Tracy Arm and South Sawyer Glacier

Aug 09, 2019 - National Geographic Quest

The last true day of our amazing trip began with a slight haze blanketing the mountains as the sun began to light up the cliff walls along Tracy Arm. The air had a smell reminiscent of campfire smoke from a forest fire burning on the British Columbia side of the Stikeen Ice Field. Our morning began with teams of guests and naturalists motoring up to see South Sawyer Glacier.

The towering 1,000-foot cliffs on either side of us were humbling. While admiring the cliff walls we were lucky enough to see a couple mountain goats walking about. Down at the water level, young harbor seals were frequently popping their heads out of the water and staring at us curiously, while in the distance dozens of their kin lay resting on chunks of ice. We also had the pleasure of enjoying a gushing waterfall, catch a fleeting glimpse of a harbor porpoise, as well as spotting several arctic terns. The most spectacular part of our morning though was getting to see South Sawyer Glacier calve up close. Watching the ice break and cascade down the jagged, blue face of the glacier, and then hearing it’s thunderous boom was quite the treat!

After lunch, our Global Explorers all had a chance to practice their hand at driving the zodiacs. They were quick learners. Perhaps, years down the road they will be driving their own expedition boats and joining our team of scientists and naturalists.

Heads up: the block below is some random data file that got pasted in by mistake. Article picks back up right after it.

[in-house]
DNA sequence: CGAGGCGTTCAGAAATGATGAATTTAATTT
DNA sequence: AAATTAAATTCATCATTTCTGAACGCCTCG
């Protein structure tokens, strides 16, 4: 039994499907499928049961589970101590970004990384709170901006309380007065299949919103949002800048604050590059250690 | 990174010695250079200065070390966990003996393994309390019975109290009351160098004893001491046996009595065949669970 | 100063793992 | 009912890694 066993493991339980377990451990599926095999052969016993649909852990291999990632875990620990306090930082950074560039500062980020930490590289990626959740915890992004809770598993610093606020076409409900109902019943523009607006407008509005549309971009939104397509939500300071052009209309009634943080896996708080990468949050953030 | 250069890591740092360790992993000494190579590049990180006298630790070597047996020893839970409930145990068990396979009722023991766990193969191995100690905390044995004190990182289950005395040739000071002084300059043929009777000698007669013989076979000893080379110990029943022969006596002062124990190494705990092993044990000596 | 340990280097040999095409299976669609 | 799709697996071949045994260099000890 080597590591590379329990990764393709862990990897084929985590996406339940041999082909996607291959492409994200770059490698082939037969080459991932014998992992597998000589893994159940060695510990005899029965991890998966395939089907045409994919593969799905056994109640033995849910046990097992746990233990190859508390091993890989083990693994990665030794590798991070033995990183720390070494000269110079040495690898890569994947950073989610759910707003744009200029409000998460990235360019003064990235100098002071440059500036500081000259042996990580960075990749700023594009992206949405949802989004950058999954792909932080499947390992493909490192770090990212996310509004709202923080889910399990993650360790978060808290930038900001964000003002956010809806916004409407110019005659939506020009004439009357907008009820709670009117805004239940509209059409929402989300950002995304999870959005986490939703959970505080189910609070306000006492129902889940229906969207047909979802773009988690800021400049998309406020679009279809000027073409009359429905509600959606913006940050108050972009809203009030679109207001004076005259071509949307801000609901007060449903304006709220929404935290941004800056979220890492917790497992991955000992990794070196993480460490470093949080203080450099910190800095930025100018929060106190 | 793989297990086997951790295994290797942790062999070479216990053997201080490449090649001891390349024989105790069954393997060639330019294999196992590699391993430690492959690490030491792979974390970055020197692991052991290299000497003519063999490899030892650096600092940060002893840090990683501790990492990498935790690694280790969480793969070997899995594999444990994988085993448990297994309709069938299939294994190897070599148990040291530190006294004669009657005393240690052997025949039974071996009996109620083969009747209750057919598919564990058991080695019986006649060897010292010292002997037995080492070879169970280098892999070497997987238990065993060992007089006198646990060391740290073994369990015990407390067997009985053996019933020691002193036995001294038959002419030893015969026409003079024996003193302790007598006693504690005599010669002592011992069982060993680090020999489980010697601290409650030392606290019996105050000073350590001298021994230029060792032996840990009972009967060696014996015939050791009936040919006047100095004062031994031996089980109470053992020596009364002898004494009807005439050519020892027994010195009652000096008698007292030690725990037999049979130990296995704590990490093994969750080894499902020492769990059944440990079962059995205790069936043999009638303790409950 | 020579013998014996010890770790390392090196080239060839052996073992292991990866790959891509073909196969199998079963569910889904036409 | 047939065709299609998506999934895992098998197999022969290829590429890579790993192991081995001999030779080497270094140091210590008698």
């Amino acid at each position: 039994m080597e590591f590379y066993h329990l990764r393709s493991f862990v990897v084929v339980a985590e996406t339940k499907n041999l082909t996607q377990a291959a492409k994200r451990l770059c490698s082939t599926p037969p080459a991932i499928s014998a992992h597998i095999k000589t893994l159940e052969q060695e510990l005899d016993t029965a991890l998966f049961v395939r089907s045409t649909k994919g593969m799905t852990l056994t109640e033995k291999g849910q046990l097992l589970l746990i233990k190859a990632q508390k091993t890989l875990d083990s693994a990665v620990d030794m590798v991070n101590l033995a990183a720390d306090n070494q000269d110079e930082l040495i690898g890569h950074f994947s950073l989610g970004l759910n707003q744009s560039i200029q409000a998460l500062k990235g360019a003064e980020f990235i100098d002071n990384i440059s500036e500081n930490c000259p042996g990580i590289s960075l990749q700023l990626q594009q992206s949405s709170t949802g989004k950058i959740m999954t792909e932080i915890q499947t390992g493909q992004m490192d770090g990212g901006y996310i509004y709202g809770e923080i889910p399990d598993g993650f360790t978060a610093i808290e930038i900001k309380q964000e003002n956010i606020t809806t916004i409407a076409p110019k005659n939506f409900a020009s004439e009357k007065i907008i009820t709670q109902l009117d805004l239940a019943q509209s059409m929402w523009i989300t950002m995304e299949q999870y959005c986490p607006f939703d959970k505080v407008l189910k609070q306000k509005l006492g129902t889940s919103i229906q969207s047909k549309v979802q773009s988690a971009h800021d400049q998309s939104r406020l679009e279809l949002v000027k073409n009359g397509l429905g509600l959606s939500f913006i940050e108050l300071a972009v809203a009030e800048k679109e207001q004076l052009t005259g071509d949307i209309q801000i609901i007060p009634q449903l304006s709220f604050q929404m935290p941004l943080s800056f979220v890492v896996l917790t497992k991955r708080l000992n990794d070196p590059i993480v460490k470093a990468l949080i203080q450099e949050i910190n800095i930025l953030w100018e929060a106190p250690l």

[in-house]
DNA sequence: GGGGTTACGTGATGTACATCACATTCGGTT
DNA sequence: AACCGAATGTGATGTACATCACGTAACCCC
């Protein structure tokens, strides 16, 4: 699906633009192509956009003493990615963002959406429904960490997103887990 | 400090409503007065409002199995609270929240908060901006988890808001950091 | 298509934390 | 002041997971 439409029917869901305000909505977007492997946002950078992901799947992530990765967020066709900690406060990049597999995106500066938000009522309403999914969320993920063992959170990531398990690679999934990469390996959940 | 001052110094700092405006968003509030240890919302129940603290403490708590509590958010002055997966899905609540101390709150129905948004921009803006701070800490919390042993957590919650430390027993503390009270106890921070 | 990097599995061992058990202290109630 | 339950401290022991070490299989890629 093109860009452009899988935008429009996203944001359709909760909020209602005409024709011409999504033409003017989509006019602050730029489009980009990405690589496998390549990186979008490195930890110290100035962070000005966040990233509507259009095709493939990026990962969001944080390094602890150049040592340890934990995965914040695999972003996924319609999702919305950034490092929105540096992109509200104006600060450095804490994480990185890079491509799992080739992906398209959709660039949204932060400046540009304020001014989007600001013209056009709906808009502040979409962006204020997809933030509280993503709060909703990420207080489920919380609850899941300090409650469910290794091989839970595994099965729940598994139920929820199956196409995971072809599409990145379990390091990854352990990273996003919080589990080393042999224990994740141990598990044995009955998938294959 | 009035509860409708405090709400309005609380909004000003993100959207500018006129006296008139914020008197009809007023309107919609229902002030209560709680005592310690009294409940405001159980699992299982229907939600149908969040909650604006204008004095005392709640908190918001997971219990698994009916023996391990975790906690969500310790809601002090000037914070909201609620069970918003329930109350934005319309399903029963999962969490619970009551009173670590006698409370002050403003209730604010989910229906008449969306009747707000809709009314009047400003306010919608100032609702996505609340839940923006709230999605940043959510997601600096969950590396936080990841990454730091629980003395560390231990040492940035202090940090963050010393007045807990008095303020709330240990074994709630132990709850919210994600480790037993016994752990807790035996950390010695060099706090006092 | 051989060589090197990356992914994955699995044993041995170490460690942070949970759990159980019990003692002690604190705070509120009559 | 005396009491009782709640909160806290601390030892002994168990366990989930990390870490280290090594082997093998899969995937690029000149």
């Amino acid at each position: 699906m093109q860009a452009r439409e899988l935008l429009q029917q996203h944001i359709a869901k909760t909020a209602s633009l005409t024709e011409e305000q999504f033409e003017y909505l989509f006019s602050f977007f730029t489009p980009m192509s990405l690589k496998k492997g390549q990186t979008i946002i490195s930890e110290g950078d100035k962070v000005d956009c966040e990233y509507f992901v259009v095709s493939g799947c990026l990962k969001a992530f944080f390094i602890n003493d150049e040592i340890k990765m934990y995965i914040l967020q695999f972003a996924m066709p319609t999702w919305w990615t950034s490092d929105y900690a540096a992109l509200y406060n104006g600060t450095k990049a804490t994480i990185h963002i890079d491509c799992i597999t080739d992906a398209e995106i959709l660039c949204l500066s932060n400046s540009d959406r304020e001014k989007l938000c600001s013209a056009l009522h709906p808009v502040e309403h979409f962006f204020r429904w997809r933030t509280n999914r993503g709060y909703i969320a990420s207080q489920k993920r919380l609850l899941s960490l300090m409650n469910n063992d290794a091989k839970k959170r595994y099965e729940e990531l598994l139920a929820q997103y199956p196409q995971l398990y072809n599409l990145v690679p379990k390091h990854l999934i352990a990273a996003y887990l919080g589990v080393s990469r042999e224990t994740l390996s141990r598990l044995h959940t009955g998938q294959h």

Then later, in attempt to end the trip with a splash, 55 of our guests put on their bathing suits, and bravely jumped into the frigid waters for a polar plunge. There were different techniques used from cannonballs, to back flips, but they all jumped in and came out with a smile.

We had an incredible week with Alaska giving us the best it has to offer. Unforgettable memories and lasting friendships have formed. It is hard to say goodbye, but we are all leaving feeling refreshed, inspired, and eager for the next adventure!

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About the Author

Dianna McKeage


Dianna has dedicated her life to conservation and stewardship. Helping people make connections with nature brings her endless happiness. With a Bachelor of Science in Parks, Recreation, and Tourism from the University of Maine, Dianna has worked as a naturalist all over the country serving with various public land preserves. As a naturalist she has had opportunities to lead expeditions and present programming through sandstone cliffs and hoodoos, upon alpine tundra peaks, through fragile taiga lowlands, along craggy cliffs in coastal temperate forests, through flowing tall grass prairies, in vast sagebrush-steppe ecosystems, along waterways in the depths of inner canyons, and through varying types of desert habitat.

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